Morden Wharf: Home for royal barge could feature in Greenwich Peninsula development

Morden Wharf render
The development would include 1,500 homes

A possible home for a royal barge features in proposals to build 1,500 new homes on the west side of Greenwich Peninsula, which have been submitted to planners.

The £770m scheme for Morden Wharf includes a landscaped park by the River Thames as well as commercial, retail and community space.

U+I, which is behind the plan, says the development, will create 1,100 new jobs, with light industrial units and “maker spaces” included on the site. Full details will be available in the coming days, once Greenwich Council has validated the plans and put them out to consultation.

Morden Wharf render
Industrial and commercial uses will feature in the scheme
Morden Wharf render
U+I plans to call part of the development Sea Witch Lane

Of the 1,500 homes, 316 (21 per cent) will be for London Affordable Rent – about half market rent – with 96 being three-bedroom homes aimed at families. A further 153 (10.2 per cent) will be for shared ownership. Because of the large proportion of three-bedroom homes, U+I says its scheme will provide 35 percent “affordable” housing by habitable room. Some of the figures may change when more detailed applications are put in for future phases of the site, but the overall levels of housing should not change.

Morden Wharf render
A riverside park is part of the plan

Plans for 12 buildings including towers of 25, 30 and 37 storeys were shown to residents at an exhibition last year. U+I has previously said it hopes to build around two existing companies who are based on the site. It also plans a new pub close to the site of the Sea Witch, a riverside pub destroyed in the Second World War; a nursery could also be built.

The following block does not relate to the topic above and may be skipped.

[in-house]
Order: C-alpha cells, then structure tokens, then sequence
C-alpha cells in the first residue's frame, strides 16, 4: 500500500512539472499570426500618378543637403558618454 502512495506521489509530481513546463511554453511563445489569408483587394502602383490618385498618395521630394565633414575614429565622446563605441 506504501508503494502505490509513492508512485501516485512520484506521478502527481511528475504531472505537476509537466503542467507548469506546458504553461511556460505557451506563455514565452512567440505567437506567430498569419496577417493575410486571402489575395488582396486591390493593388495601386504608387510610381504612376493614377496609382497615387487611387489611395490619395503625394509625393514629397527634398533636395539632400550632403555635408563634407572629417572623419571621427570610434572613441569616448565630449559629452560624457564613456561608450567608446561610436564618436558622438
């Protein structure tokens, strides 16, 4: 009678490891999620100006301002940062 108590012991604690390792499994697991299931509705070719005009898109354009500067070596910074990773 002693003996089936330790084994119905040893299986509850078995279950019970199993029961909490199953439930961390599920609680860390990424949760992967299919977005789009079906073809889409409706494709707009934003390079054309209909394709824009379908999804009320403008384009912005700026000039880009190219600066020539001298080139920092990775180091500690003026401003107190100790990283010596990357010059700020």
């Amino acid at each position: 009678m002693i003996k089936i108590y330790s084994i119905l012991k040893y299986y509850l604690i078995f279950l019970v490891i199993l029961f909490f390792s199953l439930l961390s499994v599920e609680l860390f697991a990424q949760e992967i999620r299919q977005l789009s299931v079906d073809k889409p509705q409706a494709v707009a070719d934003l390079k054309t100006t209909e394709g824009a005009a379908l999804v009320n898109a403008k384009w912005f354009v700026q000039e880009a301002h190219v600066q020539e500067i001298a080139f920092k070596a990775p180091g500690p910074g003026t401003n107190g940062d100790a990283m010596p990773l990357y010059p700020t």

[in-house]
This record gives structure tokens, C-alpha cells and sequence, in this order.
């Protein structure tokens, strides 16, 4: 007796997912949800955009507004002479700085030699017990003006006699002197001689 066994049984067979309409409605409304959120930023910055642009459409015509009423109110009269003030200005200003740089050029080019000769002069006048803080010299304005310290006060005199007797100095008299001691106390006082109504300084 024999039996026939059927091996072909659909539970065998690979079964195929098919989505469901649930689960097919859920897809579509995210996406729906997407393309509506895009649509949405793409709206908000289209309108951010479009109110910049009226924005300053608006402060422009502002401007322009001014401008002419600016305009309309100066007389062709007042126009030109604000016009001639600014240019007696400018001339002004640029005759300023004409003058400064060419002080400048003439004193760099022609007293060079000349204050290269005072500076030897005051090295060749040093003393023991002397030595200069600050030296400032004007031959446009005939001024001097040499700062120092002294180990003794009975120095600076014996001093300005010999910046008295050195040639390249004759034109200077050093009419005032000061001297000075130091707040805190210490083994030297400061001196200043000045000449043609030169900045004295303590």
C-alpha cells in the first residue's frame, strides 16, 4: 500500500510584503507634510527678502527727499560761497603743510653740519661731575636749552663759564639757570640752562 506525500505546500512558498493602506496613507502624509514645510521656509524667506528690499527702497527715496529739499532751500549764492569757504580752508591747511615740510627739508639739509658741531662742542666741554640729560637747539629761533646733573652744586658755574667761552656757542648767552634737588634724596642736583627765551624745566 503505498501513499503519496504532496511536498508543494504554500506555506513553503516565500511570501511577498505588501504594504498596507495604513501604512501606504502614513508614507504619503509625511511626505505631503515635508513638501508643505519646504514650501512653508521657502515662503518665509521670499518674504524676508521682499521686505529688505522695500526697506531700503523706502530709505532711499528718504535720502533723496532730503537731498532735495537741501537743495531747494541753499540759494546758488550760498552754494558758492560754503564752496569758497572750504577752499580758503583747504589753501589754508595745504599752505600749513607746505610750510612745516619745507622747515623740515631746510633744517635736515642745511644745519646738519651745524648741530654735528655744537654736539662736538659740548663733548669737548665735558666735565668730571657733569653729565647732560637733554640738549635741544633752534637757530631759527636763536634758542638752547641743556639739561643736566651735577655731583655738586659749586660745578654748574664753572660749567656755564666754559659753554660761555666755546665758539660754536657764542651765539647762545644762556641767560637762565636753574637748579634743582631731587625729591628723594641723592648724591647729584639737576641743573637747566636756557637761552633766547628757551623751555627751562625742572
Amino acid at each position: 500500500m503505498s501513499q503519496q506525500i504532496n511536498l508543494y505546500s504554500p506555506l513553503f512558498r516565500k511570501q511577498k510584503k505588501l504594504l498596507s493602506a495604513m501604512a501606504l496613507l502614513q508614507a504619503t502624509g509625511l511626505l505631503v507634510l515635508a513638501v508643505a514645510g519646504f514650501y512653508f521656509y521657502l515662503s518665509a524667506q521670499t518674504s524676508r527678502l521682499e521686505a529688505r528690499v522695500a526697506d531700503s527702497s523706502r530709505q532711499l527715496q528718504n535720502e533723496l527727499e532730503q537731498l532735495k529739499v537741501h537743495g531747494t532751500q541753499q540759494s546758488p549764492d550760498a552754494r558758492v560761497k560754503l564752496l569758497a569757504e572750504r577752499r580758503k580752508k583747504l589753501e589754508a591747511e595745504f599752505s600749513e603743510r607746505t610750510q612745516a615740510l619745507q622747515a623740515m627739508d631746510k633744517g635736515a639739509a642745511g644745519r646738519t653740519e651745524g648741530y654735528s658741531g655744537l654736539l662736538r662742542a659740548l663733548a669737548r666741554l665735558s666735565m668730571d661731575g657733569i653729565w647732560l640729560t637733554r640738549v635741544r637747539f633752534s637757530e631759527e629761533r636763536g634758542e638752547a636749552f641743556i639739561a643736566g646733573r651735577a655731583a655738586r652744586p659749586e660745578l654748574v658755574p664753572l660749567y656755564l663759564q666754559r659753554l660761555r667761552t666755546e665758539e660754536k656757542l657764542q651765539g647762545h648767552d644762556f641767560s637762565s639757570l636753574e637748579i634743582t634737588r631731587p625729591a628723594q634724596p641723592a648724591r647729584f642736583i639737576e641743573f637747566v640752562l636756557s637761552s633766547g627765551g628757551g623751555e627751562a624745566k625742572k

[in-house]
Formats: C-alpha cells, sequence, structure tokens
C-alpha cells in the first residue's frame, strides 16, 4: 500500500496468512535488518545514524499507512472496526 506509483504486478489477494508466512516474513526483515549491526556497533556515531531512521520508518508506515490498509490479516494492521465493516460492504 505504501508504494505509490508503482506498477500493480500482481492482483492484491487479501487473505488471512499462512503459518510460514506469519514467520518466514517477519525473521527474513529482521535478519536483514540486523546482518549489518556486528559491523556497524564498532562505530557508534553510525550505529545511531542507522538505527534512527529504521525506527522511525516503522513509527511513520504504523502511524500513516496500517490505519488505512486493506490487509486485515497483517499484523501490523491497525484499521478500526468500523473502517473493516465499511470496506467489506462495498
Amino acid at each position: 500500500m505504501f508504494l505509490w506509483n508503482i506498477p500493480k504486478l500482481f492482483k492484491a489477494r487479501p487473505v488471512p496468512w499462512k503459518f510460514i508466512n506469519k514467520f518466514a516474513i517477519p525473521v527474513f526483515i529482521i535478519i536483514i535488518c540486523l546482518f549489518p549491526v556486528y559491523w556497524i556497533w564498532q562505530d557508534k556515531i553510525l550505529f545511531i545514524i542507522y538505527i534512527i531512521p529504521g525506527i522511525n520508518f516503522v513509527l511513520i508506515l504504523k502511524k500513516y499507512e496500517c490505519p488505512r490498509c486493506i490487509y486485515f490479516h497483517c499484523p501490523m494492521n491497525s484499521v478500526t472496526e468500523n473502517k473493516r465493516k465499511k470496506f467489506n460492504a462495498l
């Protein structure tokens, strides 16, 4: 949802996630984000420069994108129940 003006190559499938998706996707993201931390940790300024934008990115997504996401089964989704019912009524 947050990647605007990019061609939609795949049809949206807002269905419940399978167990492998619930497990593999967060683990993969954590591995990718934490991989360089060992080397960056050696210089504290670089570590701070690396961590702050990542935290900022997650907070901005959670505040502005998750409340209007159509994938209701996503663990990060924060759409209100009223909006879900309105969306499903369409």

The architecture practice behind the scheme, OMA, says has taken inspiration “from Greenwich Peninsula’s industrial heritage – from the warehouses and silos that once sat on the site, to the iron lattice structure of the gasholders”.

One eye-catching element of the plan is a proposal to provide a boat house which could host the rowbarge Gloriana, which was built to mark the Queen’s diamond jubilee eight years ago.

Morden Wharf
This design takes inspiration from a grain silo

The proposal will raise an eyebrow among watchers of local politics: the trust that owns Gloriana is chaired by the former P&O boss Lord Sterling, the former chair of Royal Museums Greenwich who was instrumental in Greenwich being declared a royal borough in 2012. Former Greenwich Council leader Chris Roberts enjoyed a trip on Gloriana on his last day in charge in 2014; one of the guests was Peter Brooks, a current member of the council’s main planning committee.

With plans for Tunnel Avenue to become two-way after the opening of the Silvertown Tunnel, U+I is also suggesting a bus route could link the site with North Greenwich station.

U+I’s chief development officer, Richard Upton, said: “Morden Wharf will bring together new homes, retail, leisure, employment and an extensive riverfront park, to create a diverse community rooted in the site’s heritage. Centred on a beautiful park and world-class public realm this scheme is set to transform the area into a distinctive, green, mixed-use development, while driving growth and employment and delivering 1,500 much-needed new homes.”

Morden Wharf render
The view from a two-way Tunnel Avenue

Morden Wharf, just to the south of the Blackwall Tunnel entrance, is the last standalone site on the peninsula awaiting redevelopment. To the south is the Enderby Wharf development, which is already partially built and is due to be finished by new owner Criterion Capital with rented homes in place of the notorious cruise liner terminal. Industrial sites remain to the north, including the protected Victoria Deep Water Terminal, while beyond that is land owned by Knight Dragon – the main developer on the north of the peninsula – currently housing a golf centre and Magazine, an events venue, before being redeveloped for housing at the end of the next decade.

In 2013, the site was linked with a new stadium for Charlton Athletic as part of a property deal that emerged in a court case some years later. A 40,000 capacity arena still features in a Greenwich Council masterplan drawn up in 2012, although that idea has been quietly forgotten about.

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